Back on 2003, there was a great story in The Onion:
I thought of that when I read the knickers-knotting hysteria over my comparing the boring life that the other guy from Wham! went on to lead after George Michael split with him, to the self-destructive hedonism of Michael, who died on Christmas Day, aged 53. My conclusion was that Andrew Ridgeley’s failure to prolong and expand his fame was likely a great blessing. George Michael’s immense fame made Ridgeley an afterthought, a punch line — and may have saved his life.
I doubt very many of us could handle fame and fortune well. This is why winning the lottery so often ruins the life of the winner. They say that having a lot of money only makes you more of what you already are. It may magnify your virtues, but it’s easy to see too how it magnifies your vices. As my greatest vice (it seems to me) is gluttony, I could see George Michael money turning me into a version of Mr. Creosote. Whether or not I ever blew up physically, I would be at risk of having the soul of a Creosote, for sure. In Michael’s case, his vices were conventional rock and roll vices — sex and drugs — and that excess probably killed him. It certainly gave him an ugly, tumultuous lifestyle: compulsive, risky sex, often in public toilets or shrubbery, substance abuse, run-ins with the law, prison time. It’s not a life anyone could be proud of, or would want their son or brother to have.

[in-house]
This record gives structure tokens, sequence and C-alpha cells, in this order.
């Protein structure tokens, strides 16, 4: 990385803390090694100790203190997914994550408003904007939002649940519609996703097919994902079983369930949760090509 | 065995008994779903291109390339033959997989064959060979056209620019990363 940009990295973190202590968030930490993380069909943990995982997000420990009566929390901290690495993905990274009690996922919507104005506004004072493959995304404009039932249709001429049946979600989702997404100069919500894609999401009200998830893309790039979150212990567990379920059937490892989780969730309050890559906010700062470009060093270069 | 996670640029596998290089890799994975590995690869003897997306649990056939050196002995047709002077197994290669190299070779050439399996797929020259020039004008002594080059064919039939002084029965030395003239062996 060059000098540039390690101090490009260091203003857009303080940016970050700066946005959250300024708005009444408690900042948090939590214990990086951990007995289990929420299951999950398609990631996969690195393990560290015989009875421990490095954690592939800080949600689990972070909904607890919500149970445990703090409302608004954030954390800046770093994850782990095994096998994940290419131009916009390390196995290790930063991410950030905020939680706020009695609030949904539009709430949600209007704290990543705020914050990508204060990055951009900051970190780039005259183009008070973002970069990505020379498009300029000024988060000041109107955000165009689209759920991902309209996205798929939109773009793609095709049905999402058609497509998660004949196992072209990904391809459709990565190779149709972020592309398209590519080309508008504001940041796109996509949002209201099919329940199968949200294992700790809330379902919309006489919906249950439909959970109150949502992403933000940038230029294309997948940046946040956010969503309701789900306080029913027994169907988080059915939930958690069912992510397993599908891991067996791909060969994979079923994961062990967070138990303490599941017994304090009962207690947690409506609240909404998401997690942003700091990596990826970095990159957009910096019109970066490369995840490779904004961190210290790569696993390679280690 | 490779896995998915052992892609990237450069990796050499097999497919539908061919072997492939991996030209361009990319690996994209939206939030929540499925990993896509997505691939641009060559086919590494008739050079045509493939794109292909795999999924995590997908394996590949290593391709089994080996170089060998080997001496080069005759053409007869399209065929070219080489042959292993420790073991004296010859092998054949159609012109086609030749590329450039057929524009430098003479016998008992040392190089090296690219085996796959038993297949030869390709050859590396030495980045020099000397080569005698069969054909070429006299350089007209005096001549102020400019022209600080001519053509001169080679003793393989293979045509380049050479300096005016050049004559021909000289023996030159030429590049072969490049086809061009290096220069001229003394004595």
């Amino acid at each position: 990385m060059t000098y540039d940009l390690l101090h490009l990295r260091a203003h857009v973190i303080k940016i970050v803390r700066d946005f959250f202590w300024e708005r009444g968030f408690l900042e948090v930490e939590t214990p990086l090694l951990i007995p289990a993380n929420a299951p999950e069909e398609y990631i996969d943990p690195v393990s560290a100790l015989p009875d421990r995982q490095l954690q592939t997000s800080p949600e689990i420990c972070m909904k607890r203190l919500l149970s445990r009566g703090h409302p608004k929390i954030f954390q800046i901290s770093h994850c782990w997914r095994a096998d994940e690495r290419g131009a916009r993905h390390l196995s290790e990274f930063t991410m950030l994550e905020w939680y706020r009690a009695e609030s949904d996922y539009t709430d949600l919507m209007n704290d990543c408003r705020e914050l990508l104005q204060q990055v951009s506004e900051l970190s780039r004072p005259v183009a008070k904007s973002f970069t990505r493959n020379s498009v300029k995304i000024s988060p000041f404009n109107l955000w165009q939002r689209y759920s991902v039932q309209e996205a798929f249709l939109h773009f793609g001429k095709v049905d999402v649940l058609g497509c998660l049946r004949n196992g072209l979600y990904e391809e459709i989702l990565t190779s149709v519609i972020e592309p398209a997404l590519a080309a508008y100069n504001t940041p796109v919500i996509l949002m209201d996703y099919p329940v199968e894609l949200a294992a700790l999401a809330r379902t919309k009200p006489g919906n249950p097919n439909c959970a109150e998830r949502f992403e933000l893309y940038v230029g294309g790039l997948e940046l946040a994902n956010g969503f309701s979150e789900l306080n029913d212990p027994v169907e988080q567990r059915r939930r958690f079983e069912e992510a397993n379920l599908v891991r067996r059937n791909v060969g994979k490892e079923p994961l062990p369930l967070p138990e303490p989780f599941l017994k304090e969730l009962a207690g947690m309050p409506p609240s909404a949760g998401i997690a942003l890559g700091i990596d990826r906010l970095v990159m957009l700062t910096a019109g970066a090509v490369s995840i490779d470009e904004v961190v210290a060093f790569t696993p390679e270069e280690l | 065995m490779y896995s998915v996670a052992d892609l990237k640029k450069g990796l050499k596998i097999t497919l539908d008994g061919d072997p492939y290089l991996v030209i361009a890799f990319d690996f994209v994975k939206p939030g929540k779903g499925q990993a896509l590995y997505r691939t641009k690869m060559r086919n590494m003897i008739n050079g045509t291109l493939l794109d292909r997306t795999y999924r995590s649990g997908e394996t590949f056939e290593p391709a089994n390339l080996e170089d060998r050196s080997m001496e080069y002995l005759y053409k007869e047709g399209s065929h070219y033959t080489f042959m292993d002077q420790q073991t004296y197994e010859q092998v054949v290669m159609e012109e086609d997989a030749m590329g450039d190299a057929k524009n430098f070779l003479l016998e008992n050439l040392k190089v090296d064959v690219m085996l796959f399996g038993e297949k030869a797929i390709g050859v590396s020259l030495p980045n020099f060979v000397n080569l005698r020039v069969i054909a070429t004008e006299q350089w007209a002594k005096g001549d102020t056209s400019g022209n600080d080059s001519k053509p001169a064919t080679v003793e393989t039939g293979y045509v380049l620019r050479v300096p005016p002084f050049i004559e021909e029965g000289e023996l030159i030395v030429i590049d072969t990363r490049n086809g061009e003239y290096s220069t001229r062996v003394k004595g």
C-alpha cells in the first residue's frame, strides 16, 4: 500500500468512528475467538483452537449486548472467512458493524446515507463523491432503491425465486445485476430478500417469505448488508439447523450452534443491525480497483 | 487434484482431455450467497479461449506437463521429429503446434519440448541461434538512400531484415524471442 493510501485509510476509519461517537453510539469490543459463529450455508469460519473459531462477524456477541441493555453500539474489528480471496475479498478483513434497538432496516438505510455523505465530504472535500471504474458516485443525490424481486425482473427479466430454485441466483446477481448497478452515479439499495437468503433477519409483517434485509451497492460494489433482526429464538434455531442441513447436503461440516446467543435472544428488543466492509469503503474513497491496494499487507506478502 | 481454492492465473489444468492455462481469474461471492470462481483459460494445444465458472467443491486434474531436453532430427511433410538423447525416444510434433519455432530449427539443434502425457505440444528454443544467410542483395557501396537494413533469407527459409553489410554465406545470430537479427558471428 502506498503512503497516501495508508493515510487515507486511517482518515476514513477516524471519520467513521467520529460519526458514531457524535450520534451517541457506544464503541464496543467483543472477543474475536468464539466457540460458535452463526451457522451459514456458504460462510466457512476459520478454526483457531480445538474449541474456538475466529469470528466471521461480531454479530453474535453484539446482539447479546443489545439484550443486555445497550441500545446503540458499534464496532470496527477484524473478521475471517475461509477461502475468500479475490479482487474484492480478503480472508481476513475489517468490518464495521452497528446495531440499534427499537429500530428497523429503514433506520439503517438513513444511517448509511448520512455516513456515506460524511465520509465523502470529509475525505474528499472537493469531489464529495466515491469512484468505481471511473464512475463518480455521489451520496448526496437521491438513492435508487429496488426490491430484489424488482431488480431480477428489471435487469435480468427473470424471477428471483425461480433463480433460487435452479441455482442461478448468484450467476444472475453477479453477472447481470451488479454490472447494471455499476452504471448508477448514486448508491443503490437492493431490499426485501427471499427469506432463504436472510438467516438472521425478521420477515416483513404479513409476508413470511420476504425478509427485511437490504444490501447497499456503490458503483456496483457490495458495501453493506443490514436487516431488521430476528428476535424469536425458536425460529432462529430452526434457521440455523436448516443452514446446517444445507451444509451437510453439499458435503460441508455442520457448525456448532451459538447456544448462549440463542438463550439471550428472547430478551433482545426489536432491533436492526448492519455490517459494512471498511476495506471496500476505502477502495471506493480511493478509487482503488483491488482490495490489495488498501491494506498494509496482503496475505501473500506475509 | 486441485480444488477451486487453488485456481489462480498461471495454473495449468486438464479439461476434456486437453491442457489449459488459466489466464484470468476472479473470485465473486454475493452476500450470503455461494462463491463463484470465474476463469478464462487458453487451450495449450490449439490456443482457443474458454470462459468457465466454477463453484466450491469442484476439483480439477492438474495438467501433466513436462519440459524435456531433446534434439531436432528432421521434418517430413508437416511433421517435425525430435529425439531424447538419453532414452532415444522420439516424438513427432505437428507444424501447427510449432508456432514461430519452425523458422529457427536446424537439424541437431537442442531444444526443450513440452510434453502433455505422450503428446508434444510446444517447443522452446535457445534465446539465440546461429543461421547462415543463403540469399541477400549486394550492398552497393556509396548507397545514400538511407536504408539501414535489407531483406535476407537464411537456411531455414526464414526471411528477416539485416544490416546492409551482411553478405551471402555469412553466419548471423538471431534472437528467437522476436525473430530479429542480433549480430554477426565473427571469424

Well, you can’t say that. An excitable person at Wonkette, a guy who doesn’t appear to know that I haven’t been a National Review staffer for 14 years, or a Catholic for over a decade, accuses me of saying that George Michael ought to have been heterosexual. Excerpt:
It’s true that George Michael lived hard and had a lot of trouble with substance abuse over the years, which MAY OR MAY NOT have ultimately had something to do with his brave and bold choice to live proudly, in a society that still broadly rejected gayness, as a gay man who wasn’t ashamed to let you know, early and often, that he liked fu**ing. The gay kind. (For more on this legacy, please read our pal Noah Michelson at the Huffington Post! SPOILER: It’s a story about gay fu**ing, and how George Michael liked it a lot.)